By Devin D. O'Leary
Angry Film—Self-proclaimed “angry filmmaker” Kelley Baker will be at the Guild Cinema on Thursday, Feb. 17, to screen his latest DV feature Kicking Bird. Baker has toured the country for the last two years conducting filmmaking workshops, screening his films, giving guest lectures and otherwise preaching the gospel of nonHollywood cinema. In addition to his own work, he's served as a sound designer on films like Good Will Hunting, To Die For, Far from Heaven and more. Kicking Bird tells the story of a 17-year-old white trash kid who finds his only escape in running and the manipulative high school track coach who sees a use for our foot-pounding protagonist. The screening starts at 9 p.m. Tickets are $6 for everyone.
Alamogordo Goes Hollywood—The First Annual White Sands Film Festival kicks off Feb. 17-20 in Alamogordo. The festival is designed as a family event and will feature award-winning independent films and filmmaking seminars. Producer Dave Gibbons will be there on Saturday for the premiere of his documentary Fourteen Days in America. Actor-
More Demanding—The Santa Fe Film Festival's “By Popular Demand” series returns this Saturday, Feb. 19, to the CinemaCafé in Santa Fe. Chris Sourligas' quirky romantic comedy Elephant Shoes, winner of the SFFF's Audience Choice Award will screen at 1:30 and 7 p.m. The Creative Spirit Award winner, Bill Rose's documentary about fallen/resurrected playwright Oakley Hall III titled Loss of Nameless Things, is at 11 a.m. and 4 p.m. Tickets are $8 at the door. CinemaCafé is located at 1616 St. Michael's Drive.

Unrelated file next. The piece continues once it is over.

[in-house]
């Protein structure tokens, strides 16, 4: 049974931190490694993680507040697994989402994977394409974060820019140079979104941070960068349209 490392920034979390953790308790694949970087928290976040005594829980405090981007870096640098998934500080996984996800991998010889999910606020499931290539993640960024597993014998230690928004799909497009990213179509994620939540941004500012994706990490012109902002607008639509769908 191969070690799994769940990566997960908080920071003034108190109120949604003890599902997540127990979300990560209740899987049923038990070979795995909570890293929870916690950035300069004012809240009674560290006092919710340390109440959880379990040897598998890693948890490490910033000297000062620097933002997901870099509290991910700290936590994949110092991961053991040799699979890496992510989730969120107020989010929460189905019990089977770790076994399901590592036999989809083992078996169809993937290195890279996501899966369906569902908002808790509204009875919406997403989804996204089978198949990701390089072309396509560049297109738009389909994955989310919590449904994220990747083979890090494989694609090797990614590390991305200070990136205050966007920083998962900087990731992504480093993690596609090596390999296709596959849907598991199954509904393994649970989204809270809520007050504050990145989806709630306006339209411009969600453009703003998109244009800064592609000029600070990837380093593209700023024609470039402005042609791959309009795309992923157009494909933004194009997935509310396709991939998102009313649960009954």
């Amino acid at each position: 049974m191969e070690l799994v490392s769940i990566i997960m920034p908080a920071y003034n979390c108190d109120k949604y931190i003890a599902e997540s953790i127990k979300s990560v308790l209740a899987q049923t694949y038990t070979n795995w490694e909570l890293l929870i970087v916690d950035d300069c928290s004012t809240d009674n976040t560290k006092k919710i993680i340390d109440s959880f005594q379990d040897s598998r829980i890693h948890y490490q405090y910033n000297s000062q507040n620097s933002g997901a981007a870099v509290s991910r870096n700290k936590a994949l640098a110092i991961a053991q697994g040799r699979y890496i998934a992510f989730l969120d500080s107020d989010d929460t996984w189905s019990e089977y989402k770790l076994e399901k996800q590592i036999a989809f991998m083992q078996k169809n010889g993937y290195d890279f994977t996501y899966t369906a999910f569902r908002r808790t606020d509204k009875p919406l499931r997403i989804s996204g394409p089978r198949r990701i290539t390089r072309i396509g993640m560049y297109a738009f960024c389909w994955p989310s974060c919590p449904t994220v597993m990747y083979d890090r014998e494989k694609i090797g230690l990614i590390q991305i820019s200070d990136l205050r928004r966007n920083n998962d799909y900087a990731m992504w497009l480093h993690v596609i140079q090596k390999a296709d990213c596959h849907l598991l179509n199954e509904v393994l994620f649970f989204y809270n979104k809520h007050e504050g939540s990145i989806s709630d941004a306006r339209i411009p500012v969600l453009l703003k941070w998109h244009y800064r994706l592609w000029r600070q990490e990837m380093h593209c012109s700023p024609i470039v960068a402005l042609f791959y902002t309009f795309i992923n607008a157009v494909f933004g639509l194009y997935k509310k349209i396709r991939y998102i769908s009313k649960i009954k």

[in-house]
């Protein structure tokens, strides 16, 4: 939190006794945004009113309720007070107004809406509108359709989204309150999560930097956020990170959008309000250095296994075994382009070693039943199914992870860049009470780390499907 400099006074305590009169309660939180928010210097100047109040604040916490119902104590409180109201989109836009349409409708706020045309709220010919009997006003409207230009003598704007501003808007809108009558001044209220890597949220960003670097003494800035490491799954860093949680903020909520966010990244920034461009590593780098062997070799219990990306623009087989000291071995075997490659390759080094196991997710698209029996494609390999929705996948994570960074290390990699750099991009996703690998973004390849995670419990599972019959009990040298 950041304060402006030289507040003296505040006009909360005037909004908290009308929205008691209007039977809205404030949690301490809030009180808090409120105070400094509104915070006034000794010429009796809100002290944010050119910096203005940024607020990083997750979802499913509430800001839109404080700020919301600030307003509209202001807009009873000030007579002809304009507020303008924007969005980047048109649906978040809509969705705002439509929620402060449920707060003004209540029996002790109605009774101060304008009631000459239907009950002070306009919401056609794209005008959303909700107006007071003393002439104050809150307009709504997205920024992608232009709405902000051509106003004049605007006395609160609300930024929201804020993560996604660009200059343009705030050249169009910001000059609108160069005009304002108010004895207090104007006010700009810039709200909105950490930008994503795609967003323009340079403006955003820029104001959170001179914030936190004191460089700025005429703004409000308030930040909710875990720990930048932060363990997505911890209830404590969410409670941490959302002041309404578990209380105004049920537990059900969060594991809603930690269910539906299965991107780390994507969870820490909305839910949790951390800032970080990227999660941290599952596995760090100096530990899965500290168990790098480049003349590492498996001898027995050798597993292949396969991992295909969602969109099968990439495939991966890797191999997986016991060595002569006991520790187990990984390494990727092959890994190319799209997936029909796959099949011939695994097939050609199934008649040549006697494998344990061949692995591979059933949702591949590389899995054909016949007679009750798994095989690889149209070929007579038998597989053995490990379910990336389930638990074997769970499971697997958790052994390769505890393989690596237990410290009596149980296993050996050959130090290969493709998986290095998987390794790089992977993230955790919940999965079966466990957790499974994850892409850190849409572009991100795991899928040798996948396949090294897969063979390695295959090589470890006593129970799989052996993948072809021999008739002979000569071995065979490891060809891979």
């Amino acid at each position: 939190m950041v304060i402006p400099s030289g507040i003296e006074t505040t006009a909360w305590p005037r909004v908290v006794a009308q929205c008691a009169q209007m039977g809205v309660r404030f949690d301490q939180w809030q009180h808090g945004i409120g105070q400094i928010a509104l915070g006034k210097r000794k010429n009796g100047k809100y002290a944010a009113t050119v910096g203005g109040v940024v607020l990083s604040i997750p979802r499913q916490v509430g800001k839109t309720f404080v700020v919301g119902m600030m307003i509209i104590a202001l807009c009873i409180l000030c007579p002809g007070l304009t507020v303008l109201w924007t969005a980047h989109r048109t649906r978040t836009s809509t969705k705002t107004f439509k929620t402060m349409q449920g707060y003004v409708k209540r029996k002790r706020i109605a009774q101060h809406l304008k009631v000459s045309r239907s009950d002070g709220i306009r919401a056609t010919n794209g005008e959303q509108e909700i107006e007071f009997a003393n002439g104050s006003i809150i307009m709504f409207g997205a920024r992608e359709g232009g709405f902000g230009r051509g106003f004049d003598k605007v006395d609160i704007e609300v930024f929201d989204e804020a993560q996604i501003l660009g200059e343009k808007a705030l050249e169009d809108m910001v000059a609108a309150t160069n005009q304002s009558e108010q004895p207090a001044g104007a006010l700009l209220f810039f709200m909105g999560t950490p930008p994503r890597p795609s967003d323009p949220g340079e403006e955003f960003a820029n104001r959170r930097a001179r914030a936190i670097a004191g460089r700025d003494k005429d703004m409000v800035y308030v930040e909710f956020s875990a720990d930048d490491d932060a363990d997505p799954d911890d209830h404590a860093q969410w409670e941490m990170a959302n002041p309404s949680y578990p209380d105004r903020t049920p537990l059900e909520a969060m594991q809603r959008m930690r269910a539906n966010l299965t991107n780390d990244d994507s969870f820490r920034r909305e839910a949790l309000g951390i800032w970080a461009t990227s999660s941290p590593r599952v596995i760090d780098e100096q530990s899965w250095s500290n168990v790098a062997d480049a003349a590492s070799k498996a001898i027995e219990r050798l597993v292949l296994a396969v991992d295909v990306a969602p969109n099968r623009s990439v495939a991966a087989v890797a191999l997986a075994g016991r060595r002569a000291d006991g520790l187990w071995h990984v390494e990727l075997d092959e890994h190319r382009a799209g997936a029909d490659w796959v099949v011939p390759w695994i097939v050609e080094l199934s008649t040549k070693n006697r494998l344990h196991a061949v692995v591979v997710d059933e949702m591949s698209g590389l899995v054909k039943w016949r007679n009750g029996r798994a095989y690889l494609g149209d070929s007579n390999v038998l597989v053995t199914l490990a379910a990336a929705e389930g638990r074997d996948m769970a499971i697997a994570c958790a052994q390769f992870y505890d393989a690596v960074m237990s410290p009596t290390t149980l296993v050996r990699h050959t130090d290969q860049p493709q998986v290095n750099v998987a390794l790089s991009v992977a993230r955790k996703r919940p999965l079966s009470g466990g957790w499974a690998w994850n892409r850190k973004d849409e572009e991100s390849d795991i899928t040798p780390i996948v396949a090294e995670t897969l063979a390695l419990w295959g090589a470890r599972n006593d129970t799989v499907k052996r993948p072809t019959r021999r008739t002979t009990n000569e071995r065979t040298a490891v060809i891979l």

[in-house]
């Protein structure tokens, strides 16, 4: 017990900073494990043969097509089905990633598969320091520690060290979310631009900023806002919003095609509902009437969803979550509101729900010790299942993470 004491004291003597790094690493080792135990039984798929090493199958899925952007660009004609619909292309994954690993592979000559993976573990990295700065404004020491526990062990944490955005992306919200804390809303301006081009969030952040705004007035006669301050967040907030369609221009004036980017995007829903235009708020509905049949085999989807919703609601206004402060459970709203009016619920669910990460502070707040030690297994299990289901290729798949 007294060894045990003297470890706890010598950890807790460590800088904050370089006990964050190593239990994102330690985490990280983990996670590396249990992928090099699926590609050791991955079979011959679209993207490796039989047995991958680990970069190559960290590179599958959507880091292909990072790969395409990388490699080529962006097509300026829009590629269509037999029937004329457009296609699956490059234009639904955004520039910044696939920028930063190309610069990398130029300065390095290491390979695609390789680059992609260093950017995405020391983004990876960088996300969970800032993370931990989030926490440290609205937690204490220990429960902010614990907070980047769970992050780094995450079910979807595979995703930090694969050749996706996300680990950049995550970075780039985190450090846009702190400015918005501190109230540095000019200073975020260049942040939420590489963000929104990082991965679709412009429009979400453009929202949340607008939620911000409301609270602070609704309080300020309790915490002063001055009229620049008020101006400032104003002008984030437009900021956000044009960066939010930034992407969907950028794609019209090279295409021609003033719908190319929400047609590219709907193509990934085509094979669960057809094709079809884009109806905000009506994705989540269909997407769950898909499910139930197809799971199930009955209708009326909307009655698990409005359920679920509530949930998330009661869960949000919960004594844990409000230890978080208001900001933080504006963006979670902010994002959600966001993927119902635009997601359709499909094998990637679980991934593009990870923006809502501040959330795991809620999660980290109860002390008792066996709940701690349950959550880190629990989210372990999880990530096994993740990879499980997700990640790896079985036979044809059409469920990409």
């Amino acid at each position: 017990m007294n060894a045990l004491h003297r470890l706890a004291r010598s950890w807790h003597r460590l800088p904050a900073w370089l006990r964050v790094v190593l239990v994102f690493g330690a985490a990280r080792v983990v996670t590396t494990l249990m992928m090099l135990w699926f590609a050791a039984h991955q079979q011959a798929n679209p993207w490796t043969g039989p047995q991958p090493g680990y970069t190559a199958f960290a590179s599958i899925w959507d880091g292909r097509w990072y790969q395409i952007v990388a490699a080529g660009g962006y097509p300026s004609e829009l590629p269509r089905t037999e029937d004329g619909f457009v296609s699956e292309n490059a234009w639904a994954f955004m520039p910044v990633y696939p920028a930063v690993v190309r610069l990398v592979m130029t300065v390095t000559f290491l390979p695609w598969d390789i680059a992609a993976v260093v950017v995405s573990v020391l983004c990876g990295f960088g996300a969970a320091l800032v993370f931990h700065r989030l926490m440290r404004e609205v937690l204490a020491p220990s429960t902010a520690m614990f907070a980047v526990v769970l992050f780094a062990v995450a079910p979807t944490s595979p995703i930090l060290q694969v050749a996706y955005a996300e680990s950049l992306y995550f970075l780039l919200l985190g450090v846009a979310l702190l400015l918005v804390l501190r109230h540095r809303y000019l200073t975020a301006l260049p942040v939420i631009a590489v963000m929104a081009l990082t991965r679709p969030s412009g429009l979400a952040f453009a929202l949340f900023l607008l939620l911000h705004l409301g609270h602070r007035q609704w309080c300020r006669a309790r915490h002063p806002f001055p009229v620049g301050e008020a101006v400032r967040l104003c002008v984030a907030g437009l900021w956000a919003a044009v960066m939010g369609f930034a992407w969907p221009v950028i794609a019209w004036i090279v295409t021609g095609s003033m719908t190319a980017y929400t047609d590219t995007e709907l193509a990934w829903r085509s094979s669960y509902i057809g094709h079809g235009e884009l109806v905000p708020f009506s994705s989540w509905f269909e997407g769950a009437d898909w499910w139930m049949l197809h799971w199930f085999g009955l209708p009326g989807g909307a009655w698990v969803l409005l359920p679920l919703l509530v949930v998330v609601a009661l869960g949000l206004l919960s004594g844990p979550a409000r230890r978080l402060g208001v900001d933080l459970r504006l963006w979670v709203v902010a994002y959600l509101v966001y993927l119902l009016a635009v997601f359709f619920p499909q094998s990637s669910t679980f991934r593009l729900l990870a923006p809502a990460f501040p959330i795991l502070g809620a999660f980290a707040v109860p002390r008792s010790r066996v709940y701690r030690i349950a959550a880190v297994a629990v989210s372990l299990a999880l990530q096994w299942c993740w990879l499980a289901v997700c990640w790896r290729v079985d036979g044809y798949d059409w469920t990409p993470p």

Women One—Madrid Women Filmmakers will present a screening on Sunday, Feb. 20, starting at 7 p.m. at The Talking Bridge Gallery and Old Soda Fountain in downtown Madrid, N.M. First up is Renea Robert's “Gifting It: A Burning Embrace of Gift Economy,” which examines the unique barter system of the Burning Man Festival. Following that is Betsy Burke's Digifest Southwest award-winning film “Cowboys.” Rounding out the night is Sheilah Wilson's “My Darling,” an investigation of “the absurd undermining of the system by personally generated hierarchies and economies.” Tickets are a mere $5.
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Los albañiles/The Bricklayers at National Hispanic Cultural Center
Screening of a 1976 film as part of the Literatura en el Cine Mexicana series. Spanish with English subtitles.
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